But of course, there is nothing wrong with making media easy to consume and watching it in your chosen language. We can’t always watch everything in its native language and there is a lot to be gained from translating, dubbing, and even localizing different media. We are not here to start a dub vs sub war, nor are we hating on the very hard work that goes into translating, dubbing, and localizing anime to make it more accessible.
But, it is a fact of life that information can get lost in translation and even changed in the localization process. In anime and manga, changes made for the translation or localization process can sometimes feel to anime fans like the story is being unfaithful to the source material or even trying to “lie” to the viewers. Many may also feel like they are losing out on an opportunity to learn more about another country, language, or culture when things are cut out.
These drastic changes tend to happen more often when the media’s target market is children who want to be entertained first and educated… sometimes never.
Either way, these changes can lead to some humorous outcomes at the best of times, and offensive ones at the worst. Here are just some of the things that you miss out on when you watch Pretty Guardian Sailor Moon in English.
Let’s start off with an obvious and pretty big change that occurred while localizing the English dub of Sailor Moon by DIC Entertainment. All of the names of the Sailor Guardians and other characters were changed to more English sounding names. Main character Usagi Tsukino became Serena Tsukino, Mamoru Chiba became Darien Chiba, also known as Tuxedo Mask, and so on and so forth.
I would however like to acknowledge that thought was put into Sailor Moon’s English name, since Serena is derivative of her real name which is Serenity. And I am not just defending the name change because I, the author of this blog, is a Sailor Moon fan named Serena.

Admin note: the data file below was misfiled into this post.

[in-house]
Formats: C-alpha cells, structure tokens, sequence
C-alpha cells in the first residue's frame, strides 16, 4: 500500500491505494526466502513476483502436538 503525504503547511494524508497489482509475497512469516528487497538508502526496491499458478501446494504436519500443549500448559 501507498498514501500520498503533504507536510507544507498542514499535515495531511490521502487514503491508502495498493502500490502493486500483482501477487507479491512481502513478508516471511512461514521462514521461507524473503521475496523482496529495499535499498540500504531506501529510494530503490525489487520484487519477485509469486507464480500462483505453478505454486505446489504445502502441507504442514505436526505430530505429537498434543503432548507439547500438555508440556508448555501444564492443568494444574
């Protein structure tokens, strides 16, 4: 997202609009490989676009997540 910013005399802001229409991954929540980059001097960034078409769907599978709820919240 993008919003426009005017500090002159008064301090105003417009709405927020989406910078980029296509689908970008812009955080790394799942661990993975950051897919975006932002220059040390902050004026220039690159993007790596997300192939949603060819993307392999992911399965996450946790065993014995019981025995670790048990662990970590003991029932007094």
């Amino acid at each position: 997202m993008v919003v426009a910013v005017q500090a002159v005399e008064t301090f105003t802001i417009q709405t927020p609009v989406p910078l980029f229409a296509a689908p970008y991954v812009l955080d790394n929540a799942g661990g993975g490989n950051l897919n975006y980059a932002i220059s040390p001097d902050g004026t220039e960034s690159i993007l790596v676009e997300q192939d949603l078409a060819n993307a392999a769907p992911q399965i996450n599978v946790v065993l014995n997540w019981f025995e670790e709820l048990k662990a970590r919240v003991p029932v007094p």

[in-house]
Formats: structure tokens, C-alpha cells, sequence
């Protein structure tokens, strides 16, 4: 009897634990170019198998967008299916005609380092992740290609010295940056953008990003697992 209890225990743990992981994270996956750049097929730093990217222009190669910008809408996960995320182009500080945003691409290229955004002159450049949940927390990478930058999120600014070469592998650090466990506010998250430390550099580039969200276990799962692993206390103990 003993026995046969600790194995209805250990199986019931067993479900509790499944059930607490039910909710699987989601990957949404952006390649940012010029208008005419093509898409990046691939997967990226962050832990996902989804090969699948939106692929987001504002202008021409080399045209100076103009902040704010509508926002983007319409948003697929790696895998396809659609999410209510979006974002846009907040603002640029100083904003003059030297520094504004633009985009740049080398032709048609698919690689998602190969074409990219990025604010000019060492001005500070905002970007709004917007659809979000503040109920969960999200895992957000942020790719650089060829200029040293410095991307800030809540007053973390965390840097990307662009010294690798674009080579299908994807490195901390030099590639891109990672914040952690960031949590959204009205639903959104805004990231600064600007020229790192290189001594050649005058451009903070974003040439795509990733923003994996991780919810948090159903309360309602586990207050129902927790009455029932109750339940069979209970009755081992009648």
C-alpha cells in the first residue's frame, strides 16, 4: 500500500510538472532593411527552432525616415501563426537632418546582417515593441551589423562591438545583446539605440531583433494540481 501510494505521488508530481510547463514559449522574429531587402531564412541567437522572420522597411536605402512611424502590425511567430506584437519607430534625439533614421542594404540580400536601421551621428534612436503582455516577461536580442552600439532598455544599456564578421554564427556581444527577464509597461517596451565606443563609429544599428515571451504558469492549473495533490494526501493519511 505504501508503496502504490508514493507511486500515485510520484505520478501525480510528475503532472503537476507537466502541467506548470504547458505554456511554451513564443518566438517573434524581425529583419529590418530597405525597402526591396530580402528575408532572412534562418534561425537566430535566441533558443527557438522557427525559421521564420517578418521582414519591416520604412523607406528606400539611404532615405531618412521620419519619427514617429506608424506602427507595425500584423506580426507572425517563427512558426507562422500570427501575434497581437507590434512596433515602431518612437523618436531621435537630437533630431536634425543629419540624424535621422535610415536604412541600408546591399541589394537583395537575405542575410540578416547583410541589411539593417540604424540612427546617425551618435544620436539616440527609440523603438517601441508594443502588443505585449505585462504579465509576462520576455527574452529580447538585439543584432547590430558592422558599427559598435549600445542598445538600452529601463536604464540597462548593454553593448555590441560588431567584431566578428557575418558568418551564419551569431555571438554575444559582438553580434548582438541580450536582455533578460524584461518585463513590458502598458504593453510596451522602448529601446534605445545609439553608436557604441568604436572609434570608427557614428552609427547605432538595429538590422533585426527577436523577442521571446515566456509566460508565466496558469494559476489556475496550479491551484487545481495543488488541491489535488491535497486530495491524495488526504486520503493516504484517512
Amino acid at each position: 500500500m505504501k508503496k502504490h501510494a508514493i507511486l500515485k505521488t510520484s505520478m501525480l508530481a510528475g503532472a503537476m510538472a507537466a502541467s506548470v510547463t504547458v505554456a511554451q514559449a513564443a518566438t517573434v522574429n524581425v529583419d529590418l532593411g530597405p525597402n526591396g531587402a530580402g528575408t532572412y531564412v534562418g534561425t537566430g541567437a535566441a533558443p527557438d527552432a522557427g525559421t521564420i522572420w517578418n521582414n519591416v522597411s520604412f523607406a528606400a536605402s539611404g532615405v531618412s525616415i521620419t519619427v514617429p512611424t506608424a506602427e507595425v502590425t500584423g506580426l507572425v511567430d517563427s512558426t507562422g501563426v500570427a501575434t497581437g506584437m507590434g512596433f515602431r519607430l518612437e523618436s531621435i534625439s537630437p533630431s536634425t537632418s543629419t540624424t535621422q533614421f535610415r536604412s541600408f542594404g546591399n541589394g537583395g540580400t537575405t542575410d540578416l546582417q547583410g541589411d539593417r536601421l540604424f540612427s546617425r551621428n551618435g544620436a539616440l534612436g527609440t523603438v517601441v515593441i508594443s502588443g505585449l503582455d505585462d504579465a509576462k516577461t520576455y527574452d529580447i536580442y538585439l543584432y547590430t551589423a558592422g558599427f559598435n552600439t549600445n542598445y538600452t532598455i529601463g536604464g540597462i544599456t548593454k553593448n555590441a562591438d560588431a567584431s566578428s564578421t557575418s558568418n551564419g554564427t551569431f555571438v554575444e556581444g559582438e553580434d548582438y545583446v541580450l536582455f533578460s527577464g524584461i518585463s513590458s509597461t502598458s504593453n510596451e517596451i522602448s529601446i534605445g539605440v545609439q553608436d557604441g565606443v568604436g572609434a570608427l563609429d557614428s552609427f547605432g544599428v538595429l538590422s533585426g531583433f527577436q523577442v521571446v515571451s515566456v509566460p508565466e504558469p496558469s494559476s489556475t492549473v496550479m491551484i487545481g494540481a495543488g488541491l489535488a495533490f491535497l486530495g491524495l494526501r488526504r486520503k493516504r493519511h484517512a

Changing a character’s name is already a big change but there is also more to lose in their names, the name meanings. Sailor Moon and the rest of the Inner Guardians have a special meaning in their name that is only noticeable if you have some Japanese language understanding.
Starting with Usagi Tsukino, when reading Sailor Moon in Japanese, her name would be Tsukino Usagi, with the family name before the given name. If we also look at the kanji (Chinese character) chosen for her name we can see that tsuki uses the kanji for and is the word for moon in Japanese. The usagi in her name means rabbit in English, and when you put that all together with the no in the middle it translates to something along the lines of “rabbit of the moon.”
This might give some context to why there were a lot of rabbit motifs in her pajamas, bed sheets, and other small details. As cute of a pun that is, it means nothing if you are not familiar with the story of the jade rabbit on the moon which is commonly told in many cultures in Asia.
It is not just Usagi though, the rest of the Inner Guardians have a no in their family name, so what else is hiding in their name meanings? Mizuno Ami (Sailor Mercury) uses the kanji for mizu (water) in her name, Hino Rei (Sailor Mars) uses the kanji for hi (fire), Kino Makoto uses the kanji for ki (tree), and lastly Aino Minako uses the kanji for ai (love) in her name. We have more information about the Inner Guardians and their localized and Japanese names.
Another name that was changed for the English dub were the areas where they lived and went to school. This is interesting to fans since the location where Sailor Moon takes place, Azabu-juban, Tokyo is a real place. Juban Middle School was changed to Crossroads Middle School. There are other real life places in Sailor Moon for anyone who is interested in an anime pilgrimage through Tokyo.